Lightning Returns: Final Fantasy 13 Review: Time To Say Goodbye
If you haven't played the previous Final Fantasy XIII games, there's a good chance that you won't like Lightning Returns. If you have played the previous games, there's a good chance you still won't like it. Square Enix has made some bold changes to the gameplay and unfortunately not all of them work.
The plot is a hot mess. If you're a newcomer, you should watch the recap video to get caught up on the events of the first two FFXIII games. You still might be lost within minutes of starting this latest chapter, though. Lightning Returns heaps loads of theology on you without anything human or engaging to balance it out. I could care less about the perpetually pissed-off Lightning or her friends.
If you zoom out far enough, though, the story sounds interesting. Lightning has woken up from a 500-year slumber by God. She's been chosen to be the world's savior. It's her job to save as many souls as possible in 13 days before the world ends.
The countdown to the apocalypse is a central part of the game. As Lightning explores Nova Chrysalia, the clock ticks away. Certain sidequests and areas will only be available at specific time periods. You might not be able to save everyone before time runs out. Who. Will. You. Save.
Again, the premise is better than the execution. The actual process of saving souls is tedious. The quests have paper-thin plots and at their core are merely fetch or kill quests. The running clock can't disguise their simplicity. I'm also not really sure how grabbing an item saves someone's eternal soul.
I could forgive the poor side quests if they could be ignored in favor of the main story. However, they're actually important. You don't level up through combat so the only way to raise Lightning's stats is to plow through these monotonous tasks.
While the game allows you to freely explore Nova Chrysalia's regions, there's not much incentive to do so. Whenever I wandered off into zones away from my current objectives, I encountered monsters that I could barely scratch. Though Lightning can jump and climb, there's little for her to find above street level besides the occasional chest or invisible walls. The game world feels more like a collection of corridors than a coherent world. In many cases, it's not even pleasant to look at.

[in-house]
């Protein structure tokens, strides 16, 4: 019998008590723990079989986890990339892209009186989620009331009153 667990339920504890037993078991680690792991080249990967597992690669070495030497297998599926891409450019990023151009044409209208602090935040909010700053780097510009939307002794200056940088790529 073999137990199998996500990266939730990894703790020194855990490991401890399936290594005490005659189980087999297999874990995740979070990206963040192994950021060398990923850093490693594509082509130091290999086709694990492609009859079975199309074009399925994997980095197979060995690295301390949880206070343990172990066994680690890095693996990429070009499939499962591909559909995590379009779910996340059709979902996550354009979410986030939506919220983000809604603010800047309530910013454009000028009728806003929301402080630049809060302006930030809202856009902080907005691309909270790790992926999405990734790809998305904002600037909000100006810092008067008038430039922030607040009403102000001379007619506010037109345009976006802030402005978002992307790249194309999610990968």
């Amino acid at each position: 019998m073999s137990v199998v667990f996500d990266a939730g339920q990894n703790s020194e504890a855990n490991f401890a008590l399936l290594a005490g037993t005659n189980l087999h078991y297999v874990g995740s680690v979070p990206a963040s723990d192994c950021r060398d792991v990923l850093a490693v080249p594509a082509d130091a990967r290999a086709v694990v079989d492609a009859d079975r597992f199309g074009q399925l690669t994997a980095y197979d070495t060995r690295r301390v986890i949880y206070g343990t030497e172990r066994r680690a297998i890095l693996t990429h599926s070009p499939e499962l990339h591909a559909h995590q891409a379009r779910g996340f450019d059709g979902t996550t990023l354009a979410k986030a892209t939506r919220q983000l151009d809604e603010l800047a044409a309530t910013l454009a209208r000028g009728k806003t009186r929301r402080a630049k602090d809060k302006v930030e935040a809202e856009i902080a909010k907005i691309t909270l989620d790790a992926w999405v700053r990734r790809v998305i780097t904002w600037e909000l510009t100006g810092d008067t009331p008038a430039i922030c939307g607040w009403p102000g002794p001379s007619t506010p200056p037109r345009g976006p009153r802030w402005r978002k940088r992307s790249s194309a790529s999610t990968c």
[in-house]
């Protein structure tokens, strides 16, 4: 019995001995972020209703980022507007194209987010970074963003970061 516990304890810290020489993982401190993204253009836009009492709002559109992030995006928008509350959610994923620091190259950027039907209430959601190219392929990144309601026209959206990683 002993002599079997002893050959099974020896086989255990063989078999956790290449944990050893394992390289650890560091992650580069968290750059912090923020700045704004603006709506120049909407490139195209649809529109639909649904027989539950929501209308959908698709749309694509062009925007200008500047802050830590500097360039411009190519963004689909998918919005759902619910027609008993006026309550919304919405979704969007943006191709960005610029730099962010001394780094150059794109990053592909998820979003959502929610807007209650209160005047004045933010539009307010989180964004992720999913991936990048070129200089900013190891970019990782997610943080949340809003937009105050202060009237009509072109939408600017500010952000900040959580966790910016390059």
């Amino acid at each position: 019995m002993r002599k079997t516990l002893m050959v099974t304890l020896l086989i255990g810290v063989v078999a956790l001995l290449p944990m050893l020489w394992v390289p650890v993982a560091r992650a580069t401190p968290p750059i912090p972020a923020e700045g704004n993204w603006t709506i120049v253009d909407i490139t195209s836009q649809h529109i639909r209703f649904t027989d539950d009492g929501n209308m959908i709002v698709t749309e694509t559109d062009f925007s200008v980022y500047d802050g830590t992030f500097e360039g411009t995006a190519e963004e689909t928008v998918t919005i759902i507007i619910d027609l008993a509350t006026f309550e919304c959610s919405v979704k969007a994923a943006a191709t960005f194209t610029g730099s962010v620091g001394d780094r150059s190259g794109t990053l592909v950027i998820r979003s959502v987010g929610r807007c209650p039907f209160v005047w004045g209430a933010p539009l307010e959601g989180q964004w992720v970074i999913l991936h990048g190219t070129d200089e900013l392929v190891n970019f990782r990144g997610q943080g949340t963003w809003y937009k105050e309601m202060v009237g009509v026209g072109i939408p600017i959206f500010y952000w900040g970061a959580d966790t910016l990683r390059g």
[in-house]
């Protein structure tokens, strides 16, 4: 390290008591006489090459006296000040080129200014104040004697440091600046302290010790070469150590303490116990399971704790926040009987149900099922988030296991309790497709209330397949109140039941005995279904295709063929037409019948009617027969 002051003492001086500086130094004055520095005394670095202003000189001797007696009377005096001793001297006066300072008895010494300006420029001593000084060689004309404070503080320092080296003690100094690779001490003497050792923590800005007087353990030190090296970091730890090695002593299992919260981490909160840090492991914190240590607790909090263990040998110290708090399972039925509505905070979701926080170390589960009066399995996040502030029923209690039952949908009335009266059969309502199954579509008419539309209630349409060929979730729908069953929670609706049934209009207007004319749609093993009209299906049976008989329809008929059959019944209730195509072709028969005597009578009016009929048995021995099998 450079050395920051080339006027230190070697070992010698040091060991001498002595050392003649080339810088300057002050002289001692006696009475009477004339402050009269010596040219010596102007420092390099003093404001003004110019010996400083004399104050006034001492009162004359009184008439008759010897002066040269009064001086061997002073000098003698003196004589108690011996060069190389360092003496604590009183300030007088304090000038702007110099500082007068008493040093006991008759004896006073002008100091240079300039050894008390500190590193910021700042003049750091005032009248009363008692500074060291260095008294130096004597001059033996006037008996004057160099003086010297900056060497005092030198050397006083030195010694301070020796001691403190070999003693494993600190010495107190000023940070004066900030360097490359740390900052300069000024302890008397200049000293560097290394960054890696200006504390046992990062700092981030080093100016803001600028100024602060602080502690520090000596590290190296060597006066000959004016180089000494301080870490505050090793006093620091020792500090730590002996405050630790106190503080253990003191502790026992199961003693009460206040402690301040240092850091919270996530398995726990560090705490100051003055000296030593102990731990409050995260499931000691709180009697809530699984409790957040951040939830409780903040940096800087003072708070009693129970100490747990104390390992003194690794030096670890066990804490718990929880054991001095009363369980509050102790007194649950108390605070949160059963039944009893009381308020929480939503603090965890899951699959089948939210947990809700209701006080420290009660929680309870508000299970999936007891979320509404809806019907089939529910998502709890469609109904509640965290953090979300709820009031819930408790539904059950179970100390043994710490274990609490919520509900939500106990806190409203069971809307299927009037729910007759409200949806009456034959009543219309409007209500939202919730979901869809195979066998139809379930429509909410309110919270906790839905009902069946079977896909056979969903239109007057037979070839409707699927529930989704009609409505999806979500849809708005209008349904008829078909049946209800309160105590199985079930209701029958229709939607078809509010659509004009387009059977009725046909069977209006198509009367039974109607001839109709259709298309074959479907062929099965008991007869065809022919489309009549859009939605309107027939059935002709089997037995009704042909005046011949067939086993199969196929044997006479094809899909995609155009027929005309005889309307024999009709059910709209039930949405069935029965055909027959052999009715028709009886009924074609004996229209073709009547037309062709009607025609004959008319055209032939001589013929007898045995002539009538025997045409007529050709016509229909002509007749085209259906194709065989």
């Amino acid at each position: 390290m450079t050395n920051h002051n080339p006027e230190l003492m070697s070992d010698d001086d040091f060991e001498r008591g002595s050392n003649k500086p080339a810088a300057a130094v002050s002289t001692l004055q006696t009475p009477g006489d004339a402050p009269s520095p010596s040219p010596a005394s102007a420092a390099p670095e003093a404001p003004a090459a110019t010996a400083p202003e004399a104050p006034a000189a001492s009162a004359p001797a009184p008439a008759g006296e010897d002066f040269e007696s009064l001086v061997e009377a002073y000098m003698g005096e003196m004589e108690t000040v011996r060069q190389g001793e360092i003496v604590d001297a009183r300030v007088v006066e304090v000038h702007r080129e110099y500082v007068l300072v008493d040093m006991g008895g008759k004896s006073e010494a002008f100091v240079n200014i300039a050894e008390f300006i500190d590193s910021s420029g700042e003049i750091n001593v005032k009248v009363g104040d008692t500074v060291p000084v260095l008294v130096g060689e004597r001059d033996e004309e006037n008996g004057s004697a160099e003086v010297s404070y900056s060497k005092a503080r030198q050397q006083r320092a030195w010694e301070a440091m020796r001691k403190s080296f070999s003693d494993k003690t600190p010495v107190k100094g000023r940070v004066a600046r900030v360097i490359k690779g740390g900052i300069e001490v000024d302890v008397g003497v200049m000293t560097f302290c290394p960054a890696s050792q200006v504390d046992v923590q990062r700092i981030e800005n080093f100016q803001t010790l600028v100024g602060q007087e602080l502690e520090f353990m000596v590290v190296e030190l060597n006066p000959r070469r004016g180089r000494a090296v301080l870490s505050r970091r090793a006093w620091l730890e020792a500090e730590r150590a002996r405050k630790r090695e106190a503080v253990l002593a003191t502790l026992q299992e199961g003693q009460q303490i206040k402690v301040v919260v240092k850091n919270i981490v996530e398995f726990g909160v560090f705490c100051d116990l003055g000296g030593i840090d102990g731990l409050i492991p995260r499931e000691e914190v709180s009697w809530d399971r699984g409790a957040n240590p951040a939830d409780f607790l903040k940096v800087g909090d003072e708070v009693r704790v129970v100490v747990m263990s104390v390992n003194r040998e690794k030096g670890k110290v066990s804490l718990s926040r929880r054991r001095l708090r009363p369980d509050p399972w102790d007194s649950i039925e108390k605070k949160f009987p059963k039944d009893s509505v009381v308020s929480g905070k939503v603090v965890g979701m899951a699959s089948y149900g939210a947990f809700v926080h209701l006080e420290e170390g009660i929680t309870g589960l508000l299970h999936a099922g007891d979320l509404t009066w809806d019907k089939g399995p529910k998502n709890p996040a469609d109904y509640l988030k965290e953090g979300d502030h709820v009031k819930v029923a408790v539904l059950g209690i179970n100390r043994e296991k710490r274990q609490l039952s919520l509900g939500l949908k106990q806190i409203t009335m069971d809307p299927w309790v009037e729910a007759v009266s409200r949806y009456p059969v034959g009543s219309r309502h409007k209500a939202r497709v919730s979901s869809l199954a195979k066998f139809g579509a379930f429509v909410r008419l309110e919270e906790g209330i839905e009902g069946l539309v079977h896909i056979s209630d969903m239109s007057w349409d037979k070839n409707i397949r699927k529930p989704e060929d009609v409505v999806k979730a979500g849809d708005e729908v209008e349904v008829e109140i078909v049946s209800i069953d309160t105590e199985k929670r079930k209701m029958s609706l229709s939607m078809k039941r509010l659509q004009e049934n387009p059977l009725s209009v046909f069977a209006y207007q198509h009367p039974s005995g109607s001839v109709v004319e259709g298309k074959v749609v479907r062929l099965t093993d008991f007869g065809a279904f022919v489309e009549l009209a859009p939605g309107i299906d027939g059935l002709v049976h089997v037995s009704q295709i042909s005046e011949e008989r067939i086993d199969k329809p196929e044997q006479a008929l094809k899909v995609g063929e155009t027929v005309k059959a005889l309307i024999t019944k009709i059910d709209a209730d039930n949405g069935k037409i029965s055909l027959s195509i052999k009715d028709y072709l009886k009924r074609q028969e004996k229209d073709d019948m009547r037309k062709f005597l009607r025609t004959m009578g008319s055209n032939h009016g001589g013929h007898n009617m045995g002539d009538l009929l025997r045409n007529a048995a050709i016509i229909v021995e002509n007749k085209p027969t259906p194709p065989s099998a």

Combat sounds like it would be a disaster, too. Players control only Lightning rather than a party of characters. They directly move her with the analog stick and perform her abilities with face buttons.
Just from that description, you'd assume that Square Enix had dumbed down the combat to win over hack-and-slash fans. The battles are more complex than they appear at first blush, though. Lightning can be equipped with three different sets of equipment and abilities called Schemata. For example, one Schemata could turn her into an offensive mage while another could make her a sturdy tank. Lightning is three different party members in one in this game.
Each Schemata has its own ATB gauge and you can switch between them in real-time. Success in combat is a matter of timing your switches right so you can land a series of successive blows and stagger your enemies for big damage. You need to time your blocks just as carefully to minimize damage. You also have to decide when to use your Energy Points, a limited resource that can be spent on healing yourself, stopping time and other powerful effects.
The sloppy execution of Lightning Returns makes it easy to say goodbye to Lightning. The battle system is really something special, though, and I hope it returns in a later Final Fantasy game. It's a great feature hidden in a pile of bad ones.
Platforms: Xbox 360 (reviewed), PS3
Developer: Square Enix, tri-Ace
Publisher: Square Enix
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